Ben Wheatley’s 2011 film KILL LIST left viewers’ mouths wide open, and was easily one of the most shocking and well done films of the year. A lot of people were wondering what trick Wheatley had up his sleeve next, and he’s definitely surprised quite a few people with his most recent film, SIGHTSEERS, a comedy/horror-ish film in which a couple go on a road trip and end up leaving a hilariously bloody trail behind them. It’s an extremely funny and dark comedy with quite a few twists. Wheatley was nice enough to chat with Icons of Fright for a bit, in which he discussed SIGHTSEERS, along with a couple of his next projects as well. Read on!
How’s it going today?
Good. Fire away.
SIGHTSEERS is definitely a different film, tonally, from KILL LIST. Was it an intentional choice to make a film that was a lot more lighthearted yet still as bloody as KILL LIST?
Absolutely, yeah. I had actually agreed to do SIGHTSEERS before I made KILL LIST, but I had it in my head that I was going to make a quite hard horror film and wanted to do something straight after that was more lighthearted, so primarily I wouldn’t repeat myself. I didn’t want to get known as “that guy who makes really horrific nasty movies”. I think it’s kind gives diminishing returns as well if you keep trying to top yourself on terrifying people, then you have to go quite a ways the second time around, so I just figured I’d take a break from it, and make a comedy.
Yeah definitely. Your two leads actors, Alice Lowe and Steve Oram, wrote the screenplay for SIGHTSEERS, was it easy for you to put your own stamp on it, all while trying to respect what they had written? Was there room for improv as well?
Yeah, when I took the film on, I saw the chance to do a lot of improvisation, and everyone knew that going in, so we shot a LOT of stuff. The script was also rewritten by Amy Jump, who had done KILL LIST, so it was pretty much material that was close to my heart, same thing with the other movies that I’ve done.
One of things that really stood out to me about the film, is that though he’s committing murders and all, the character of Chris is very likable, and you find yourself rooting for him. Was it important to make his character sympathetic and likable, as opposed to someone who just kills people?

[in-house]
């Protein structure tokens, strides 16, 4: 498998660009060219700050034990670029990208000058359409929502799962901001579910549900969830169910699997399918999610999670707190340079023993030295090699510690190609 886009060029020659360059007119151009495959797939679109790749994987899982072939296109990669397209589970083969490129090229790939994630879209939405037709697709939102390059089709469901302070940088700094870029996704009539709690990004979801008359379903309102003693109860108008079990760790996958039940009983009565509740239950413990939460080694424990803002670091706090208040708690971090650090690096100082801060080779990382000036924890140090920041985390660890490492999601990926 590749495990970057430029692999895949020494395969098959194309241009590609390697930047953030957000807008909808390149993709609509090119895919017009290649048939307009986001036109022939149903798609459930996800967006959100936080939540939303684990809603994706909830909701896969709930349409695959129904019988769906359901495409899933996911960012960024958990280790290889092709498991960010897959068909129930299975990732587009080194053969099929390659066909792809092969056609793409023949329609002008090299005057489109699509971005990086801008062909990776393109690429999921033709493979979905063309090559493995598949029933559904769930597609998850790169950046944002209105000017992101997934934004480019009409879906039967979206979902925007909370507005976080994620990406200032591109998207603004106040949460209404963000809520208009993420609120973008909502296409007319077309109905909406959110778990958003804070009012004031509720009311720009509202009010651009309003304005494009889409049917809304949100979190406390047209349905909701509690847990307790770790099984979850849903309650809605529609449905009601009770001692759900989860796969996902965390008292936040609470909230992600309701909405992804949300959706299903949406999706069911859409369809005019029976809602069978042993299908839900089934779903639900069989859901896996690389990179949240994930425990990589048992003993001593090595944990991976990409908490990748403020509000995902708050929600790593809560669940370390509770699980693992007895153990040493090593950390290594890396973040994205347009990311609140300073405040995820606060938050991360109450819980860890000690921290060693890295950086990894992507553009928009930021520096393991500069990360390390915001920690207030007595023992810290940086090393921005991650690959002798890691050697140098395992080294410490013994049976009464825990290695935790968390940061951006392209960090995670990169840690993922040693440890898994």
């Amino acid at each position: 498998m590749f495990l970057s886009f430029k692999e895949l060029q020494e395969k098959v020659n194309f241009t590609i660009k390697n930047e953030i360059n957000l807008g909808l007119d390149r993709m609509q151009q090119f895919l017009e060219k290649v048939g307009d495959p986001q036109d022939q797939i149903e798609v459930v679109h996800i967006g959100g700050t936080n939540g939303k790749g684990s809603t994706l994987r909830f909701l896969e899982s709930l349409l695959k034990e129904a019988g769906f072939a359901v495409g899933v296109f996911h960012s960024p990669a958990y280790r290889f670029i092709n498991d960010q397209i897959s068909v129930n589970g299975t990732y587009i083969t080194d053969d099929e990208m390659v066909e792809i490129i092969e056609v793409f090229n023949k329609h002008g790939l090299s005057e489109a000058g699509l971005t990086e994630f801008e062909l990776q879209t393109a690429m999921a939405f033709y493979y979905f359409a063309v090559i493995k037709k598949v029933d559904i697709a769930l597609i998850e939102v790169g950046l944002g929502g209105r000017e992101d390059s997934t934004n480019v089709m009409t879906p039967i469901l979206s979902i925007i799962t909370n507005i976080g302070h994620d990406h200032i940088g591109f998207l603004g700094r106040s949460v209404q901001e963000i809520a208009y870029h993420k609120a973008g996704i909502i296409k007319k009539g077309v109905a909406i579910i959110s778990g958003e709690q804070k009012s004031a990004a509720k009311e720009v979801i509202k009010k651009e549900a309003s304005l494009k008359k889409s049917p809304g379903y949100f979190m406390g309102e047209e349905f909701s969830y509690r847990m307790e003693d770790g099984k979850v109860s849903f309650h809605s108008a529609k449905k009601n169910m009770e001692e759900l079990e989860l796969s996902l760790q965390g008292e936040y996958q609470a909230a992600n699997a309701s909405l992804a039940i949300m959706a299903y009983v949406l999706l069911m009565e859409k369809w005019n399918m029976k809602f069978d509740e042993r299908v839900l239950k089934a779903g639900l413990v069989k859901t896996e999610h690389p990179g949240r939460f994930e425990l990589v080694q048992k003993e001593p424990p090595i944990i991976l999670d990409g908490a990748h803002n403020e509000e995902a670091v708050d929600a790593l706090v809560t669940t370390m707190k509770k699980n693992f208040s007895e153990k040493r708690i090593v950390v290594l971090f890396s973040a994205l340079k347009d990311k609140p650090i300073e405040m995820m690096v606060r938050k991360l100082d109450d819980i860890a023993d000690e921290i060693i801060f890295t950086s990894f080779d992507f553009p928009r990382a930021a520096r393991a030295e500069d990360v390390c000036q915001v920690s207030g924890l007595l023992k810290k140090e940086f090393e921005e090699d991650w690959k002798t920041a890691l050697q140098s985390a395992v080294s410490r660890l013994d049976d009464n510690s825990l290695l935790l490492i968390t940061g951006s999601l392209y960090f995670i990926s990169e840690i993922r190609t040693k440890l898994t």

Yeah, I think if you’re not sympathetic towards those characters, you tire of them, and it’s important to get the full emotional range and for them to be liked by the audience, they needed to be rounded and as human as possible. That’s sort of what I was thinking, that’s why there’s a certain amount of time at the beginning of the film, where you really get to know the two of them and get invested in them. Otherwise, if they just started by bludgeoning someone’s face in, then they’d be harder to sell, as humans. When you see that Chris has dreams and hopes, and things he wants to do, you really hope that he succeeds, because he’s not much different than us…except for that he kills people.
It also impressed me how Tiny ended up being more sympathetic towards the beginning and kind of ends up becoming more of what Chris is than Chris, was it important for her to go through that as well?
Yeah, absolutely. His position doesn’t really chance throughout the film, but Tina’s character changes dramatically. She grows and changes into something else. I hope that THAT journey is the heart of the film really, that and the relationship between the two of them being a young couple early on in their life, trying to figure out how the other one thinks, and what they like or don’t like.
You’ve got a lot of different projects in the works right now, such as FREAKSHIFT as well as your upcoming project for HBO, are you able to discuss those two projects with us at all?
Yeah, I mean FREAKSHIFT will hopefully go this year, we’re just waiting on casting really. It’s kind of a sci-fi project, kind of like HILL STREET BLUES versus monsters, lots of shotguns, explosions and action. The HBO project is early still, I’m just writing that at the moment, so we’ll probably have to wait a couple years for that. It has to go through various processes, like being written, going through development, then they’ll make the pilot and eventually decided if they want to make the series or not. That’s sort of a long haul.
Awesome. Well right on Ben, it’s definitely been a pleasure speaking with you, thanks for taking the time to chat.
You too, bye.
SIGHTSEERS opens at Landmark’s Nuart Theatre in West L.A. on May 10th via IFC FILMS.